You may do a \d *search pattern * with asterisks to find tables that match the search pattern you're interested in.

  • This was what I was looking for - how to describe a subset of tables. Of note, I also found that if your tables have uppercase, the syntax is \d *"<SubString>"*. That is, the double quotes must be inside the asterisks. Though, if you just want the list of tables then you want to use \dt – Randall Apr 7 '17 at 17:46
  • this matches sequences and indexes as well as tables – w17t May 29 at 17:56

In addition to the command line \d+ <table_name> you already found, you could also use the information-schema to look up the column data, using info_schema.columns

FROM info_schema.columns
WHERE table_schema = 'your_schema'
AND table_name   = 'your_table'
  • 2
    FROM info_schema.columns didn't work for me I had to use from information_schema.columns, not sure if that's a typo in your answer or some implementation issue at my end. – user27874 Jan 17 '17 at 16:48

You can use this :

SELECT attname 
FROM pg_attribute,pg_class 
WHERE attrelid=pg_class.oid 
AND relname='TableName' 
AND attstattarget <>0; 
  • This works also for temporary tables. – Manu CJ Nov 20 '17 at 11:46

Use the following SQL statement

WHERE table_name = 'tbl_name' 
AND COLUMN_NAME = 'col_name'

If you replace tbl_name and col_name, it displays data type of the particular coloumn that you looking for.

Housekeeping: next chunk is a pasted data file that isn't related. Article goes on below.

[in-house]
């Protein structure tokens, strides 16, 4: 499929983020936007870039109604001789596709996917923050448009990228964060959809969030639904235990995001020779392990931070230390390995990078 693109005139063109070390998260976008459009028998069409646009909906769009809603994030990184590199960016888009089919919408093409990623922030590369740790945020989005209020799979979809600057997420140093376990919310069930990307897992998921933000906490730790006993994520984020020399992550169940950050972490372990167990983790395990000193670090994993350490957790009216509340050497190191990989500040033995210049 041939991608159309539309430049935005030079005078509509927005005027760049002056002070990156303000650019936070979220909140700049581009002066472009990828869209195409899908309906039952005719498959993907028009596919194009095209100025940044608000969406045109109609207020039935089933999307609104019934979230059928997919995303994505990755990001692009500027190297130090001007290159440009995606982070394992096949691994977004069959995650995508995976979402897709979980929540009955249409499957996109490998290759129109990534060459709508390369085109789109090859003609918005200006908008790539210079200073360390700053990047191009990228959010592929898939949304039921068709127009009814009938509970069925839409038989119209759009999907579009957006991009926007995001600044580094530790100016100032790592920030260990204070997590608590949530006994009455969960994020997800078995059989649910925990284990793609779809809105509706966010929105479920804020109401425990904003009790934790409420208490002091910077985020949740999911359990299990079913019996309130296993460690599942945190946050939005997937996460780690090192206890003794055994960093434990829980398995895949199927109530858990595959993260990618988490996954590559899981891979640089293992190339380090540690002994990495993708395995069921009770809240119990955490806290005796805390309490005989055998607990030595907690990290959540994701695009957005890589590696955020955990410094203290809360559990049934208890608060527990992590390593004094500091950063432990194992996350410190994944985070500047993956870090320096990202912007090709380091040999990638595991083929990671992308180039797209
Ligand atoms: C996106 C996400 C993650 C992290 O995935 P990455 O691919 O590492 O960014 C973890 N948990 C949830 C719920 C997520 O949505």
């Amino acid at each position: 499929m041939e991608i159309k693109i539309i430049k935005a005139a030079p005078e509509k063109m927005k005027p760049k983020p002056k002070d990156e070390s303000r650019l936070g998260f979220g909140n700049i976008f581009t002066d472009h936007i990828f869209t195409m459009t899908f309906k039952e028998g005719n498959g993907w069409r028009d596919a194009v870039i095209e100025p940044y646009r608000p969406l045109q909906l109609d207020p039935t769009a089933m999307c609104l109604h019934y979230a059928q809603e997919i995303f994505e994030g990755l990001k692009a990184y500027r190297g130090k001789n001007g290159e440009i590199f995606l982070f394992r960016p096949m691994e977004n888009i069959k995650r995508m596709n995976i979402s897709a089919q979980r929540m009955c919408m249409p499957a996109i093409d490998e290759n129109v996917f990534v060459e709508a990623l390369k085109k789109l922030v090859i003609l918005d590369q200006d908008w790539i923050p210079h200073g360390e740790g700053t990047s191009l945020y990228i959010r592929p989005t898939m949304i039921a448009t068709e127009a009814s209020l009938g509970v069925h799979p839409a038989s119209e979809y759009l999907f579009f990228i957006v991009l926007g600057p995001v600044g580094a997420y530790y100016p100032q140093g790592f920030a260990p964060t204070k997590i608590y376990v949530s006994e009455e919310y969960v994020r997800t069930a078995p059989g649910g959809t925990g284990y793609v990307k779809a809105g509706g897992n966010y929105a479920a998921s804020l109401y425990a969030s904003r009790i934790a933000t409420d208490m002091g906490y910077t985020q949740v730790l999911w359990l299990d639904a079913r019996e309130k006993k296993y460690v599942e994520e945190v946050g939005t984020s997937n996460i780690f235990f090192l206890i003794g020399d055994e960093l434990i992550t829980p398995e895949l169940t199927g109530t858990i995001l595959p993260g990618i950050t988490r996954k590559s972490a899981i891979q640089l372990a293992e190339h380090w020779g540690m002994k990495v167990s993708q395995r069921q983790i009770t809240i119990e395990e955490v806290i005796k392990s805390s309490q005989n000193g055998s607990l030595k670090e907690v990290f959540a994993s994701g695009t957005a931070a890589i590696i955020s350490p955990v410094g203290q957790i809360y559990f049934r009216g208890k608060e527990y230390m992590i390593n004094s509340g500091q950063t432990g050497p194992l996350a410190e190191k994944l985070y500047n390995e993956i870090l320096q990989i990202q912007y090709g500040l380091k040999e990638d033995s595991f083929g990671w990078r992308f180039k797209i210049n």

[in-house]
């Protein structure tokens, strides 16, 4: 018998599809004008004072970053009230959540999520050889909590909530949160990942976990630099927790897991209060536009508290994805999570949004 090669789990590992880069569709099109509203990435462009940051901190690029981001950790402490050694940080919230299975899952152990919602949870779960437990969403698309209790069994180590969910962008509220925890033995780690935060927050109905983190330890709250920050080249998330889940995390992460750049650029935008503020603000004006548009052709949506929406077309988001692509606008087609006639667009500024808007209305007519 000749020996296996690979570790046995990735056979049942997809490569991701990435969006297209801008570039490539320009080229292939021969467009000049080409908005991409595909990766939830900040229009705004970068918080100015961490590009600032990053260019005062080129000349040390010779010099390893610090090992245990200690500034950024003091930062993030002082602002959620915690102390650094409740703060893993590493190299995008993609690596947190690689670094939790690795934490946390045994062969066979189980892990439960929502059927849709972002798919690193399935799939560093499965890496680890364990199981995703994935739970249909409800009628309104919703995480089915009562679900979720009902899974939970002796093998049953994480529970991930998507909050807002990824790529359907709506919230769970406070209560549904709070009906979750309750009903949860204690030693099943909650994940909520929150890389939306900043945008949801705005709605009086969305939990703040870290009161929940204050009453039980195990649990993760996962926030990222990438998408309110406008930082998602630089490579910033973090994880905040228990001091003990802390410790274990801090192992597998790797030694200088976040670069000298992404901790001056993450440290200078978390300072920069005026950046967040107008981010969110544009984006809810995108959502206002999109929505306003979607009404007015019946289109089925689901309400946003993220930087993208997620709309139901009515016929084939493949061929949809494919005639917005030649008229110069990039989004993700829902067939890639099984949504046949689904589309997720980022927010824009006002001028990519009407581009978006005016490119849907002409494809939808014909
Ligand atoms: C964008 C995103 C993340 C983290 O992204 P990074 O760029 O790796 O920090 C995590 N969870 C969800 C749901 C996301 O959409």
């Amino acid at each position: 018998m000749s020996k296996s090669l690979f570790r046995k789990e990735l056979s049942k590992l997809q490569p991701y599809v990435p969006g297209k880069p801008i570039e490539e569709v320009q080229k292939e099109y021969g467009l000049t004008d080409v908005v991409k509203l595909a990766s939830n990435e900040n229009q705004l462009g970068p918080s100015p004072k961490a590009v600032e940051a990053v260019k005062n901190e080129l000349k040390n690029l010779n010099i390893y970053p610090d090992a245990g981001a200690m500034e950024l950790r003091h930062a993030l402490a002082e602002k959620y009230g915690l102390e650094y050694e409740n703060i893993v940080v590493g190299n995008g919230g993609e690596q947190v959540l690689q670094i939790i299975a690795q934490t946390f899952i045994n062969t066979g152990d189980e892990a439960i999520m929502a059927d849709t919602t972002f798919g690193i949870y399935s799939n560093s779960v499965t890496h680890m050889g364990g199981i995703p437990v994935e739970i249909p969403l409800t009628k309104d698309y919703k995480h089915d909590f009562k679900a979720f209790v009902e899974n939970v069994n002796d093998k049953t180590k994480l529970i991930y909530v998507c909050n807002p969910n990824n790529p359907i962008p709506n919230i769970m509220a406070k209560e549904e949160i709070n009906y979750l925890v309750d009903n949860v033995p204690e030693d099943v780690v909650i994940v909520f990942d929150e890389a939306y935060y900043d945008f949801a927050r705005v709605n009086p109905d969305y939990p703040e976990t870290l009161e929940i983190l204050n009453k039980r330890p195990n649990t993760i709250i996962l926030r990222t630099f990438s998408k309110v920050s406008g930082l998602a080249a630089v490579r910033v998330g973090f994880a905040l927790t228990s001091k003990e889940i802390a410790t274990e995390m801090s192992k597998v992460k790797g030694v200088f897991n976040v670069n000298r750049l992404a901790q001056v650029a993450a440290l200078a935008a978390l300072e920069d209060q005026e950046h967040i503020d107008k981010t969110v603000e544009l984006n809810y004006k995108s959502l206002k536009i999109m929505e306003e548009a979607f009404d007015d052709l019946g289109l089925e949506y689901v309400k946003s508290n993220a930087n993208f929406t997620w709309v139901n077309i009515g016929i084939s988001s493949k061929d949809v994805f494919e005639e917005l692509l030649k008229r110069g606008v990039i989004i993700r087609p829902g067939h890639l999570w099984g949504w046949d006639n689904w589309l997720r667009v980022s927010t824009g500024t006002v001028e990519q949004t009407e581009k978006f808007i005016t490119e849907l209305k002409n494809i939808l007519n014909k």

• 2
    That's what this answer from 2008 says. – Quentin May 5 '16 at 11:45
  • @Quentin-There is difference in both of them..the above 2008 Solution describes column_name, data_type, character_maximum_length for the whole table. Where as mine - the mentioned solution - only shows the data type of the schema column. Run both and check. They both are different. All the solutions here are different ways to solve a problem. User can use this for different reasons – Mr.Tananki May 6 '16 at 1:18

This variation of the query (as explained in other answers) worked for me.

 TABLE_NAME = 'city';

It's described here in details:

The best way to describe a table such as a column, type, modifiers of columns, etc.

\d+ tablename or \d tablename

You can also check using below query

Select * from schema_name.table_name limit 0;

Expmple : My table has 2 columns name and pwd. Giving screenshot below.

Adding image

*Using PG admin3

  • Why was this downvoted? – sudo Feb 17 '17 at 1:55
Use this command 

\d table name


\d queuerecords

             Table "public.queuerecords"